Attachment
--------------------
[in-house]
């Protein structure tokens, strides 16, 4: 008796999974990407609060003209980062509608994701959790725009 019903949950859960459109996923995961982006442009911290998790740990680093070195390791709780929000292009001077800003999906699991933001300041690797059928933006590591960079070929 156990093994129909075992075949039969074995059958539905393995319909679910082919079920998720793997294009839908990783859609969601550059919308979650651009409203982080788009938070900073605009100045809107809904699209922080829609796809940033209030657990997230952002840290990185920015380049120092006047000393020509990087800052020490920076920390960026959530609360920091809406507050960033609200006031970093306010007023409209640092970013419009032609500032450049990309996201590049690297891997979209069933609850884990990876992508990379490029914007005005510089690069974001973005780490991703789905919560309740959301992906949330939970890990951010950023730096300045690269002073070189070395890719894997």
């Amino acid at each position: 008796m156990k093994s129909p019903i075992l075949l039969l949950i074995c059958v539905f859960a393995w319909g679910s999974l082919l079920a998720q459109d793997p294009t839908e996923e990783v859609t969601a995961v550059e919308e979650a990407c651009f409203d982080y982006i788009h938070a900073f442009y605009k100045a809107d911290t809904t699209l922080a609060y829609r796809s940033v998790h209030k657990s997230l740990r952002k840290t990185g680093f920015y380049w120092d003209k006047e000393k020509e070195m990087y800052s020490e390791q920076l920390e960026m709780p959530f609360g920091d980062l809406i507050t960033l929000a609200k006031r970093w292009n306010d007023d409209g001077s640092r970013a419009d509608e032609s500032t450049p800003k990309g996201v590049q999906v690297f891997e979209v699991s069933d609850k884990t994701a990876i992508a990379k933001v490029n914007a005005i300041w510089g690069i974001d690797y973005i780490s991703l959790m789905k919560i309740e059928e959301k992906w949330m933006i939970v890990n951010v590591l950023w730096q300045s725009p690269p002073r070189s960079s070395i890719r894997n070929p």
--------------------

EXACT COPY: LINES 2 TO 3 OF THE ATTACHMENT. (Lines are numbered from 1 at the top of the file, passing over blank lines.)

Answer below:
């Protein structure tokens, strides 16, 4: 008796999974990407609060003209980062509608994701959790725009 019903949950859960459109996923995961982006442009911290998790740990680093070195390791709780929000292009001077800003999906699991933001300041690797059928933006590591960079070929 156990093994129909075992075949039969074995059958539905393995319909679910082919079920998720793997294009839908990783859609969601550059919308979650651009409203982080788009938070900073605009100045809107809904699209922080829609796809940033209030657990997230952002840290990185920015380049120092006047000393020509990087800052020490920076920390960026959530609360920091809406507050960033609200006031970093306010007023409209640092970013419009032609500032450049990309996201590049690297891997979209069933609850884990990876992508990379490029914007005005510089690069974001973005780490991703789905919560309740959301992906949330939970890990951010950023730096300045690269002073070189070395890719894997």
């Amino acid at each position: 008796m156990k093994s129909p019903i075992l075949l039969l949950i074995c059958v539905f859960a393995w319909g679910s999974l082919l079920a998720q459109d793997p294009t839908e996923e990783v859609t969601a995961v550059e919308e979650a990407c651009f409203d982080y982006i788009h938070a900073f442009y605009k100045a809107d911290t809904t699209l922080a609060y829609r796809s940033v998790h209030k657990s997230l740990r952002k840290t990185g680093f920015y380049w120092d003209k006047e000393k020509e070195m990087y800052s020490e390791q920076l920390e960026m709780p959530f609360g920091d980062l809406i507050t960033l929000a609200k006031r970093w292009n306010d007023d409209g001077s640092r970013a419009d509608e032609s500032t450049p800003k990309g996201v590049q999906v690297f891997e979209v699991s069933d609850k884990t994701a990876i992508a990379k933001v490029n914007a005005i300041w510089g690069i974001d690797y973005i780490s991703l959790m789905k919560i309740e059928e959301k992906w949330m933006i939970v890990n951010v590591l950023w730096q300045s725009p690269p002073r070189s960079s070395i890719r894997n070929p």